I want to be able to say stuff like that. I want to be able to sit in sunlit terraces in central Europe sipping expensive Pilsener beer while looking distantly and hauntedly into the middle-distance - making my friends and girl admirers think: look, he’s thinking about the war, better leave him be, don’t you know what he went through?

Right now, across this Baalbek table, Florian can see all this on my face. My envy. My pathetic and juvenile lust to be a cool war journo, as compared to what I actually am at the moment: just a lad mag hack writing about tits and arses in Beirut brothels. Gimme a war! Validate me! Make me cool and tough! Please?

'OK,' Says Florian, reluctantly smiling, 'OK. Let’s do it. Maybe we’ll get a story...'

The next day we get up early, pack our bags, and go down to the city’s main taxi rank. One of the glories about the Lebanon, as we have discovered, is that you can get a taxi anywhere - as the country is so small and cheap. Now we are going to get a taxi to the war. A taxi to a war. I am suppressing a happy and infantile desire to go up to the nearest cab, leap in the back, and say ‘the war, please!’

Florian, laden with camera kit, and I, carrying my normal bags, approach the first taxi driver. He is propped against his battered milky-coffee-coloured Merc in the dusty sunlit plaza outside the hotel. He looks at us quizzically: two white guys, two westerners in this very very unwestern town. He is thickly bearded, oldish, eyes creased by sunlight. We ask him to take us to... Machgarah. He looks back at us. He looks across to his friends in the other cabs. Then he laughs. A laugh of derisory bitterness.

Nobody wants to take us to Machgarah. We move up and down the cab rank doing our best. No dice. One cab driver has enough English to look at us, and wave his cigaretted hand and say ‘No, Machgarah dangerous. No.’ Then he actually speeds off, as if scared.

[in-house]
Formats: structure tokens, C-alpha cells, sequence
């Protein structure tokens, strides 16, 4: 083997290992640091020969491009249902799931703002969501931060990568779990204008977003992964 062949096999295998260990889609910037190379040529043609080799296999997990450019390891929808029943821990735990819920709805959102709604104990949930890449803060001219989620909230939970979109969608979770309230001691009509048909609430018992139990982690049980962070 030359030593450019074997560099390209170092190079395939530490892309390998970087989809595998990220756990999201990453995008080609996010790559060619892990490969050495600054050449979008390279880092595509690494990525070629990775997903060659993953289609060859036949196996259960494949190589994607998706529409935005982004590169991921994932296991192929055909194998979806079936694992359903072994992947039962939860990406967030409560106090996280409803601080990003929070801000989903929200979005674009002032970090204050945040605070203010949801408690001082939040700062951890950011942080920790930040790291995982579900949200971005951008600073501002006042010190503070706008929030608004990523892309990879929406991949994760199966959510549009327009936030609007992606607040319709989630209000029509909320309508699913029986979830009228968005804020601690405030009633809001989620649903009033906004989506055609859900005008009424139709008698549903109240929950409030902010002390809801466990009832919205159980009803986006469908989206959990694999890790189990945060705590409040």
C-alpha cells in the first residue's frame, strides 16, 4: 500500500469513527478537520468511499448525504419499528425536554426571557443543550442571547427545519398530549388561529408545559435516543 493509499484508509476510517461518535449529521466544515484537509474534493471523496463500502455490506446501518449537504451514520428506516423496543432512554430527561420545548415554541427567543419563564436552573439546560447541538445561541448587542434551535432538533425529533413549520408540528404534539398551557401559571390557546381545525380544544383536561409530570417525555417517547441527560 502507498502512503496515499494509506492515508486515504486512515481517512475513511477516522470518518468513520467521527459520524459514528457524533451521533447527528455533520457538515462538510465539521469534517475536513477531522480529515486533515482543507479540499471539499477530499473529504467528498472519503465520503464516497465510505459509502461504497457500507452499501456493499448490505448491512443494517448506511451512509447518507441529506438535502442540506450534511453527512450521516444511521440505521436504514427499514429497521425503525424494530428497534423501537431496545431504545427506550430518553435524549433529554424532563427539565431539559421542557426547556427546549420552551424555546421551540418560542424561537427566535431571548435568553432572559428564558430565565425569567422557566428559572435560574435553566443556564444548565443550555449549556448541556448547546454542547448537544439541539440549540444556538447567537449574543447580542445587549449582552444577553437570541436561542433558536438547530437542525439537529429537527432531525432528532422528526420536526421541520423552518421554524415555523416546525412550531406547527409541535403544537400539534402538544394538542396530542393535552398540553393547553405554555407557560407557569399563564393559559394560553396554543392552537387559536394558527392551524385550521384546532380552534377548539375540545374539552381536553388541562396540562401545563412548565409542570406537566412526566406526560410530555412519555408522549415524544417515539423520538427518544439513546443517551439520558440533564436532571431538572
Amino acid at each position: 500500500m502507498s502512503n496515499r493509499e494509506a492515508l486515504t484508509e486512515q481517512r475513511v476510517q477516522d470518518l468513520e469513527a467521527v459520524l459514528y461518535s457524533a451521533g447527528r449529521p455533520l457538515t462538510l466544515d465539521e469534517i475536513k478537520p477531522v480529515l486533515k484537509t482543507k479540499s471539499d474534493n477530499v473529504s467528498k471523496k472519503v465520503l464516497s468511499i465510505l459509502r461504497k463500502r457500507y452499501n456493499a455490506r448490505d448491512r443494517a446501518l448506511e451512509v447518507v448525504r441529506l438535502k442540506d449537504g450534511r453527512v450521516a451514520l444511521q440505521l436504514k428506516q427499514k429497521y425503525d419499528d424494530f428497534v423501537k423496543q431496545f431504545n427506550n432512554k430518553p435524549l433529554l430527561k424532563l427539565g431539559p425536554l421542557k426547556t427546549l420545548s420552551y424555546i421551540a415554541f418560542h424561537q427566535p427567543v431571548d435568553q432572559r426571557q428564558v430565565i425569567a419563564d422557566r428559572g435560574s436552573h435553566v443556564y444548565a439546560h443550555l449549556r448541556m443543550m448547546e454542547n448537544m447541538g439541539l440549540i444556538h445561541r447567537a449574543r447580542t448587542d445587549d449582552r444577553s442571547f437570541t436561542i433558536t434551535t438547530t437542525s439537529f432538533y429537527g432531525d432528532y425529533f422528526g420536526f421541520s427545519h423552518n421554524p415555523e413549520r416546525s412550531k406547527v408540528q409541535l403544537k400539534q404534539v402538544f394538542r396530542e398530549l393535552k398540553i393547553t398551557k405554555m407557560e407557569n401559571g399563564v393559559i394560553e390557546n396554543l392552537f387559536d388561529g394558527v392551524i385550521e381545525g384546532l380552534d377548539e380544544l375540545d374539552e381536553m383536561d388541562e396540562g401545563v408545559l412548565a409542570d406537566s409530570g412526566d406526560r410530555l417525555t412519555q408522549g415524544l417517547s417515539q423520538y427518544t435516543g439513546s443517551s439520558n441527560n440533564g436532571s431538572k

Finally, after a few sugary teas, and a few dozen dollars, and a good few hours, we find a driver. He is jolly, fun, in his twenties. A lad. We pile in his car with some Lebanese mothers in scarves. Squeezed. The drive is fun: fast and brakeless. Goats, old buses, and more parked Syrian tanks shoot past on either side. After fifty miles in the trafficy Autumn sun we reach a crossroads in a small town. Another square full of beaten-up mercedes taxis. The driver stops. We tap him on the shoulder.

'Is this Machgarah?'

The driver turns around in his driver seat and shakes his head. He points with two fingers up a busy road going right.


He says. Then he turns and points to the road heading straight on, the almost trafficless road heading towards some blue distant hills.


And with that we are turfed out of the car. Ordered out, and into the square. Despite our protestations the cab simply reloads with lots more fat Lebanese women, and scoots off in the apparent direction of Beirut. Defeated, Florian and I retreat with our bags to a windswept cafe, where we have more sugary tea alongside men in black and white Druze caps who stare at us in an odd, blank, silent way. Then, refreshed, we start the schlep around the taxi drivers again. This time we are lucky. The first driver says Yes, he’ll do it - for fifty dollars. Fifty dollars for fifty miles? Not a good deal in the Lebanon. Then again we are driving into a war.